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Graduate students


Teaching evolution
Ernst Mayr Scientist
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I concentrated on teaching evolution, and it was more or less always given as a form of a seminar course with me teaching first… the first six or so… occasions where we met, and then the students took over with term papers. And the main idea of the course always was a very active interchange between professor and students. And I had… I was lucky in some years that I would have students that would constantly try to contradict me, and the one who was most lively and I would have loved to have had him every single year was Roger Milkman who is now Professor at the University of Iowa. But eventually I developed a new way of giving that course, not entirely new because I learned about it from a professor of anthropology but I never had heard about it before. It was still the basic idea of a term paper being discussed, but what I did was that the first student that was scheduled for his term paper, I took his paper, had it xeroxed, or in those days, mimeographed, and then… that was a week before he was to perform… then I gave a copy to each member of the class and each member of the class had to submit in writing to me three criticisms of this paper. And then the actual class consisted in the author of the paper just sitting there and defending himself against these criticisms. The result was… not only was the entire class immensely interested in what was going on, also they all had read that… that term paper so they knew about this particular subject, and they learned by arguing with each other a great deal about scientific methodology. And this course was so successful that very soon I had a lot of application from other students, could they sit in, in the back of the room and watch the proceedings, and I said yes and we supplied about 20 chairs or so, but pretty soon this was not enough and we had to move to a larger room. We still… the actual participants in the class sat around a table at one side of the room and then there were rows and rows of chairs where all the other students sat learning how to run such a course. And there were… this included the students that had hoped, or were hoping, to take the course the next year, just to learn the techniques so that they would perform better.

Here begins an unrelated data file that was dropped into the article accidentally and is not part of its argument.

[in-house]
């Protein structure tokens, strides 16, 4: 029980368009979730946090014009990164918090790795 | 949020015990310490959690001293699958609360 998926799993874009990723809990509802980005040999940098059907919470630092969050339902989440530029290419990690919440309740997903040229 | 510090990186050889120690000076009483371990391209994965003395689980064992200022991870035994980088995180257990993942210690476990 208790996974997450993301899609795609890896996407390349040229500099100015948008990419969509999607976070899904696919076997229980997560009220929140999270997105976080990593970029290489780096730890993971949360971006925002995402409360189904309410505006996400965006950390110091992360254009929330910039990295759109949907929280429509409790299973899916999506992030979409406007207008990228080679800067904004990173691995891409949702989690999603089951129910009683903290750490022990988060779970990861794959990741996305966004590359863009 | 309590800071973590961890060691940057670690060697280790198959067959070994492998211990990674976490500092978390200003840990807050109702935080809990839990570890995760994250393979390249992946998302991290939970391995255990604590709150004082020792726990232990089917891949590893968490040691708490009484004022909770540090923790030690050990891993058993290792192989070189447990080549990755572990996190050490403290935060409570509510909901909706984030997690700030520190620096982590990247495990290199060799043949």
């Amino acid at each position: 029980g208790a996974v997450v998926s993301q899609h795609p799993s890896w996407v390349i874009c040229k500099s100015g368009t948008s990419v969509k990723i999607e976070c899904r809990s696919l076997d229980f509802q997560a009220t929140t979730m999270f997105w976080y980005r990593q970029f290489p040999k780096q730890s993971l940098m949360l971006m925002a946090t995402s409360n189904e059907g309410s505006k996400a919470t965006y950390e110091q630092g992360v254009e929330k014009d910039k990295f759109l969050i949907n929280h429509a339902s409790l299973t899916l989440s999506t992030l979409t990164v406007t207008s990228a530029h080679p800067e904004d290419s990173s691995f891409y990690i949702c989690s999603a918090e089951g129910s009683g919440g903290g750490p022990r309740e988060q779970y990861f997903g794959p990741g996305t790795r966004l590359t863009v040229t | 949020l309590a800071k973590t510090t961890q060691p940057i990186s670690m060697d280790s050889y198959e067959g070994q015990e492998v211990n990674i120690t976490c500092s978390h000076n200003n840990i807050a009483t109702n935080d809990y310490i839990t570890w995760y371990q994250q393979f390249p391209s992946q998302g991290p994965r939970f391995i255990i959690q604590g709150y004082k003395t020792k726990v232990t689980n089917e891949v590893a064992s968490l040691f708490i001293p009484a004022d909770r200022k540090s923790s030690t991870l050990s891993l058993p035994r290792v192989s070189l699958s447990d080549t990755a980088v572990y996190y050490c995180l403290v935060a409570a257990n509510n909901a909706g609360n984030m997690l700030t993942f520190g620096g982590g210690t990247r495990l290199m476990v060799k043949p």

The late German-American biologist Ernst Mayr (1904-2005) was a leading light in the field of evolutionary biology, gaining a PhD at the age of 21. He was also a tropical explorer and ornithologist who undertook an expedition to New Guinea and collected several thousand bird skins. In 1931 he accepted a curatorial position at the American Museum of Natural History. During his time at the museum, aged 37, he published his seminal work 'Systematics and Origin of the Species' which integrated the theories of Darwin and Mendel and is considered one of his greatest works.

Listeners: Walter J. Bock

Walter J. Bock is Professor of Evolutionary Biology at Columbia University. He received his B.Sc. from Cornell and his M.A. and Ph.D. from Harvard. His research lies in the areas of organismal and evolutionary biology, with a special emphasis on functional and evolutionary morphology of the skeleto-muscular system, specifically the feeding apparatus of birds.

Tags: University of Iowa, Roger Dawson Milkman

Duration: 3 minutes, 3 seconds

Date story recorded: October 1997

Date story went live: 24 January 2008